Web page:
A survey of the phosphorus and calcium contents of pastures and the serum inorganic phosphorus and calcium contents of cows on four Manawatu dairy farms
New Zealand Veterinary Journal 37(2): 51-55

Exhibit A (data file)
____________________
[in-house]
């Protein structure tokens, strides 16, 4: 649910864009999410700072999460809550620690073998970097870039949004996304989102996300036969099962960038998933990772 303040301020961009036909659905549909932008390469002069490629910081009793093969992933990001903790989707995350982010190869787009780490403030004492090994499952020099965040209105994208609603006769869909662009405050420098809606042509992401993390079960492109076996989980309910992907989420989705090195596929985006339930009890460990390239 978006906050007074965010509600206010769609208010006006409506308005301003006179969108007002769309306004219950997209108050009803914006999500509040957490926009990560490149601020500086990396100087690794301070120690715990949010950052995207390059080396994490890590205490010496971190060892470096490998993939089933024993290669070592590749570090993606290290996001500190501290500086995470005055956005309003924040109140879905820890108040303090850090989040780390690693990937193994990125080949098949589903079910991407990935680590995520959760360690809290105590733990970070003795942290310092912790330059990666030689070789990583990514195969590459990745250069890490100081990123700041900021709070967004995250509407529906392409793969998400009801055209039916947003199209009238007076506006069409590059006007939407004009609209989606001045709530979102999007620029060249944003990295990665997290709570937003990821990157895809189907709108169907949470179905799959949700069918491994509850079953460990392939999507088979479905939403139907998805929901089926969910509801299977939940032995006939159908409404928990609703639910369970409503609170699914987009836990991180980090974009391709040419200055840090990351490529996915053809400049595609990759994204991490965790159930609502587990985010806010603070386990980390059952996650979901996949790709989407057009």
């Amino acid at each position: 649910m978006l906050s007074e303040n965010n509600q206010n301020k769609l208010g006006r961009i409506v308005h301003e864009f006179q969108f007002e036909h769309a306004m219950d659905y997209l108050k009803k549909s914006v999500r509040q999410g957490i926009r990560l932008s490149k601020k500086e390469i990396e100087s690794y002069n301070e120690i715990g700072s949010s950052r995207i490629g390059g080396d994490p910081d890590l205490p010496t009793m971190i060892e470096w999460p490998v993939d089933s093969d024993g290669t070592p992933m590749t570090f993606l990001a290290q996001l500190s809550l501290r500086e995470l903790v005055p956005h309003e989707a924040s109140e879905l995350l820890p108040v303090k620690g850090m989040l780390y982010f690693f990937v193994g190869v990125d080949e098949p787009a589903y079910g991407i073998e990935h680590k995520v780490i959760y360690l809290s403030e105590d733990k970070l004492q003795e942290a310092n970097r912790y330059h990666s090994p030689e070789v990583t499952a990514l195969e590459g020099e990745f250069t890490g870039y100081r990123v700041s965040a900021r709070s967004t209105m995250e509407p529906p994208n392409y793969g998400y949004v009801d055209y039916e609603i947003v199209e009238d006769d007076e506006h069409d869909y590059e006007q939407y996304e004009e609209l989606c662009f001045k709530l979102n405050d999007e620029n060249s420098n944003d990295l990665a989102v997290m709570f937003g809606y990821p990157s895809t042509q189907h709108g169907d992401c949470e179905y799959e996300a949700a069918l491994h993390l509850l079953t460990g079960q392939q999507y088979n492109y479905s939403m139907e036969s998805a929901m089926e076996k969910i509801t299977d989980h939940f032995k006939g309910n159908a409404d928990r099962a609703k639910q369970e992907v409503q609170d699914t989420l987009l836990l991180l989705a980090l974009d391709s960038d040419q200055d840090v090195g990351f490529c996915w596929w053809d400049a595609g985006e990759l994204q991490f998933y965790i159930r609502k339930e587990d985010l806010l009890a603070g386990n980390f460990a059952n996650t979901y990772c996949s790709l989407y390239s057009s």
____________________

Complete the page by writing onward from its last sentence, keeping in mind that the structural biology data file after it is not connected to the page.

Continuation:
Serum inorganic phosphorus (Pi) and calcium (Ca) concentrations were assessed in 20 cows on each of four Manawatu factory supply dairy farms. Blood was taken from each cow before calving and at six-week intervals during lactation. Bleeding coincided with herd testing. Herds of Friesian or Friesian X cows and Jersey or Jersey X cows were compared on adjacent farms on a Central Yellow-brown Sand and on adjacent farms on a Peat Loam overlying a Central Yellow-brown Earth soil. Pasture mass and composition were estimated to grazing height in the next two paddocks to be grazed in the rotation. Mean serum Pi concentration was higher in cows on sandy soils (1.55 mmol Pi/l than in cows on the peat loam (1.34 mmol Pi/l (P<0.001). Concentrations were highest before calving (1.69 mmol Pi/l) but fell to low levels at peak lactation (1.17mmol Pi/l when 70% of cows were below the minima of the 'normal range', and during the drought (1.29 mmol Pi/l. Pasture phosphorus (P) concentrations were adequate to support cow nutrition for lactation (>0.33% DM, ad lib. feeding) until the summer drought when low herbage mass would have restricted milk production. Serum Ca was adequate for lactating cows and changed little between months or between cows (mean 2.12 mmol Ca/l). No metabolic disorders relating to mineral deficiencies were observed. It appears that serum Pi in a high proportion of cows falls below the normal range during peak lactation without cows displaying clinical deficiency symptoms or a depression in butterfat production.